Giant's claimed accuracy is +/- 2%, which is nominally less accurate than its direct competitors, but there were no issues with the power readings I got from the cranks. Left/right balance on both pedals and cranks was 51/49 left to right, which is what I'd expect. Like I said earlier, the RideLink app can be useful to look at your power balance and the power signature of your pedal stroke if you're having specific issues or want to address any weaknesses in your pedalling. But it's unlikely you'll switch to it as your primary means of gathering data.
Funnily enough the discrepancy in cadence between the two power meters was larger than the power gap was, which is odd seeing as it's such an easy thing to measure. The Power Pro uses an accelerometer for cadence sensing, so everything's handled internally. The difference is still only small here, and both of the units give solid readings with no drop-outs.
Overall, the Power Pro cranks are a really good option if you want to measure your power directly. Eight hundred quid isn't small change, but they're a comparable price to other similar power meters and the weather-sealed, internal battery design is better. Giant's app gives you a bit more in terms of options for studying your pedal stroke, too. Shimano's Ultegra cranks are hard to beat, and overall this is a very well-considered package for adding power sensing to your bike.
An excellent option if you want dual-sided power on your bike
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road.cc test report
Make and model: Giant Power Pro Ultegra R8000 Power Meter
Size tested: n/a
Tell us what the product is for and who it's aimed at. What do the manufacturers say about it? How does that compare to your own feelings about it?
Giant says, "Tracking your power output and training data has never been easier or more accessible. Giant's all-new Power Pro system delivers accurate power metrics through an integrated system that's precise, reliable and simple to set up. The pros know that the most effective training is smart training, so get in the know and start training with power."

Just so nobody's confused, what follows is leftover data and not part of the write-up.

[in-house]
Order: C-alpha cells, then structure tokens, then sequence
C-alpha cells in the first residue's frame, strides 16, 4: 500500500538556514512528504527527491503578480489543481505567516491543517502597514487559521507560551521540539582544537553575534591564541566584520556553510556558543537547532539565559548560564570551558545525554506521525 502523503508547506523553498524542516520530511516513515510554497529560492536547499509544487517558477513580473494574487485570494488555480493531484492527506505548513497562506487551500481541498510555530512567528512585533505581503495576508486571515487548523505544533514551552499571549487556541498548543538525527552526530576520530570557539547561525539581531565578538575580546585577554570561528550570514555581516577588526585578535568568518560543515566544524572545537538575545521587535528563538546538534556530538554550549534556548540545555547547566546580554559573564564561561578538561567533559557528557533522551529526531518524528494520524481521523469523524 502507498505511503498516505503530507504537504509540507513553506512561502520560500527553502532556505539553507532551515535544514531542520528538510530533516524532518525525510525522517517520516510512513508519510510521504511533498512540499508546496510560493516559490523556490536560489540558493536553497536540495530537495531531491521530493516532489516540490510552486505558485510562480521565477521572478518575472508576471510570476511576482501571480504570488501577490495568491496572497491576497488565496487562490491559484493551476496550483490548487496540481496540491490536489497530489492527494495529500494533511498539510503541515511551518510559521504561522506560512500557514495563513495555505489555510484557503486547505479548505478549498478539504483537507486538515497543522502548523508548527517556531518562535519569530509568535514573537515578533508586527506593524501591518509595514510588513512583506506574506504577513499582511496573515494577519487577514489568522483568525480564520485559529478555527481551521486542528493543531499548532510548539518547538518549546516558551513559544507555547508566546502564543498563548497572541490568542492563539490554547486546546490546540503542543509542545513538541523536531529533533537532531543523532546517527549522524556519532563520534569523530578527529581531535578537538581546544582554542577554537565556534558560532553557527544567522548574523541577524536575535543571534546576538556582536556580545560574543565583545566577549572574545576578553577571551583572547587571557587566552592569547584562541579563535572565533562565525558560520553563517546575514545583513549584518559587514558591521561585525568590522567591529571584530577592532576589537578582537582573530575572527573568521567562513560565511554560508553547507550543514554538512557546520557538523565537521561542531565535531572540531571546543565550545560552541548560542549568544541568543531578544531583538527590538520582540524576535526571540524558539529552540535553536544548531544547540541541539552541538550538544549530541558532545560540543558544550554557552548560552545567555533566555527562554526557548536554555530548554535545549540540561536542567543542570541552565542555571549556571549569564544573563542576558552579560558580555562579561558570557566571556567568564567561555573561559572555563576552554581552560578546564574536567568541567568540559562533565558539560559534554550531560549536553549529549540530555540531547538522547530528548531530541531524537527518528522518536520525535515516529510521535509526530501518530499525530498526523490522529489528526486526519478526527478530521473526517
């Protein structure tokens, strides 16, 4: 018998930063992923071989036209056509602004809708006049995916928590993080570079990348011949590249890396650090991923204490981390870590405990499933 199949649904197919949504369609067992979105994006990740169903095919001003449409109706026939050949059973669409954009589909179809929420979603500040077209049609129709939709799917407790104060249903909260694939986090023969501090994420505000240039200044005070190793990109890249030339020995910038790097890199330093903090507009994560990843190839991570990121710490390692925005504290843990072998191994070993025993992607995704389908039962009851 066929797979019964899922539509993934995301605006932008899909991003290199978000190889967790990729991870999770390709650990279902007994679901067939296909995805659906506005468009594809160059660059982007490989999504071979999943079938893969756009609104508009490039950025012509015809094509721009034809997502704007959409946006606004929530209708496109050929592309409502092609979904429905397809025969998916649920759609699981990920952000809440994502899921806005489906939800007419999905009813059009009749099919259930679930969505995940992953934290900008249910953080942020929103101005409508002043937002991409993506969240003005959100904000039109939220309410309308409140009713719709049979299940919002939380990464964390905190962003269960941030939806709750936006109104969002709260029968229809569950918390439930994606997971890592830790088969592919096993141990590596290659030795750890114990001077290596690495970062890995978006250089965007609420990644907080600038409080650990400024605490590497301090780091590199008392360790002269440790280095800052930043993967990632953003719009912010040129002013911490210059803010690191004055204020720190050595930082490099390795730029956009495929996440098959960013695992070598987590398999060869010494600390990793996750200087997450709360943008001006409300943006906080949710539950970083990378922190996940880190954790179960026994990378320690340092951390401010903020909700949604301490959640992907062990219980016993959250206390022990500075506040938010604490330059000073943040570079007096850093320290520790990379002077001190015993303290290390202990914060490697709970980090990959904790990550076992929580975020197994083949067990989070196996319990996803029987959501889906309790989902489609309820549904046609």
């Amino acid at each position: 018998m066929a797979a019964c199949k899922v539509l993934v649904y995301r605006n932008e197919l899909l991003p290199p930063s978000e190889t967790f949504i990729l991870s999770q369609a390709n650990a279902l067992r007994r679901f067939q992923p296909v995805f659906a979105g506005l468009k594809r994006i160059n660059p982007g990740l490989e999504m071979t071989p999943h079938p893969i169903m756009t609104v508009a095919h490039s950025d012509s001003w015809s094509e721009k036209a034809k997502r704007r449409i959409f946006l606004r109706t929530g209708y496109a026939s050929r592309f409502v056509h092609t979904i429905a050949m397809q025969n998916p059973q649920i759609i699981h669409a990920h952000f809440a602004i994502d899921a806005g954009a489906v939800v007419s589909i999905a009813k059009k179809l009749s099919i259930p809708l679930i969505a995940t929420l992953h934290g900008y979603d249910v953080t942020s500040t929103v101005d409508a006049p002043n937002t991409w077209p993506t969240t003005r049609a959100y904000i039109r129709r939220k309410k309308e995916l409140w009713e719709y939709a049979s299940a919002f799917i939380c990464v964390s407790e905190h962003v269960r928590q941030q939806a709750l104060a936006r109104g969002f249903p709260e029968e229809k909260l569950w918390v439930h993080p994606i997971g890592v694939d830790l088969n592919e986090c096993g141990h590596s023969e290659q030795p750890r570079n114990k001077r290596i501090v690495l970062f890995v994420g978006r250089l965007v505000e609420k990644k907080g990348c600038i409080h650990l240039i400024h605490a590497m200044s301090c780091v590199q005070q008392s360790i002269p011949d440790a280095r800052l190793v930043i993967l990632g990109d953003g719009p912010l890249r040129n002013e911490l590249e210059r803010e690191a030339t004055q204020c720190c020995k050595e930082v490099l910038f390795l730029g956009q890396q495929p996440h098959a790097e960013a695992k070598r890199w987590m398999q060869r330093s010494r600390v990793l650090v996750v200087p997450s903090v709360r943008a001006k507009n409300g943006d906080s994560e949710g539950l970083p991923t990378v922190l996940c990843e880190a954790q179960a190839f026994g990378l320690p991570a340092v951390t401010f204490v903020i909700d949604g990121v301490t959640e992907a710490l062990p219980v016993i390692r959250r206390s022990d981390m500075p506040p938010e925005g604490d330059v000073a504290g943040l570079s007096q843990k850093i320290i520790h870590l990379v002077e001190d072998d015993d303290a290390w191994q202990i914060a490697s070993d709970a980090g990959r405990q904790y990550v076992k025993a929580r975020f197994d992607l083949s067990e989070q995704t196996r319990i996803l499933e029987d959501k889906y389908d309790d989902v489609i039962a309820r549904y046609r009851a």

Tell us some more about the technical aspects of the product?
+/- 2 % accuracy at 150w/80rpm (each side)
Giant-exclusive algorithm ensures accurate and stable data output with no environmental distractions
Accelerometer allows magnet-free measurement
LED indicator displays battery level and alerts recharge when power gets below 20%
Integrated magnetic rechargeable design protects device from water and dust ingress
Bluetooth® Smart/ANT+ compatible for broad compatibility, easy calibration and firmware updates.
High-capacity lithium battery delivers up to 100 hours of riding on a single charge
2 year warranty world-wide
Various crank lengths available on either 50/34 or 52/36
Tell us how the product performed overall when used for its designed purpose
Tell us what you particularly liked about the product
Accurate power, well-sealed electrics, excellent cranks.
Tell us what you particularly disliked about the product
Charging is a bit fiddly.
How does the price compare to that of similar products in the market, including ones recently tested on road.cc?
A little higher than comparable Stages and 4iiii Ultegra-based cranks, but you're getting chuck-it-in-the-lake waterproofing and Giant's app.
Did you enjoy using the product? Yes
Would you consider buying the product? Yes
Would you recommend the product to a friend? Yes
Use this box to explain your overall score
It's an excellent option if you want dual-sided power. Not cheap, but on the money in terms of value.
About the tester
I usually ride: whatever I'm testing... My best bike is: Kinesis Tripster ATR, Merida Scultura, Dward Design fixed
I've been riding for: Over 20 years I ride: Every day I would class myself as: Expert
I regularly do the following types of riding: road racing, time trialling, cyclo cross, commuting, touring, club rides, sportives, general fitness riding, fixed/singlespeed, mtb, Mountain Bike Bog Snorkelling, track
Dave is a founding father of road.cc, having previously worked on Cycling Plus and What Mountain Bike magazines back in the day. He also writes about e-bikes for our sister publication ebiketips. He's won three mountain bike bog snorkelling World Championships, and races at the back of the third cats.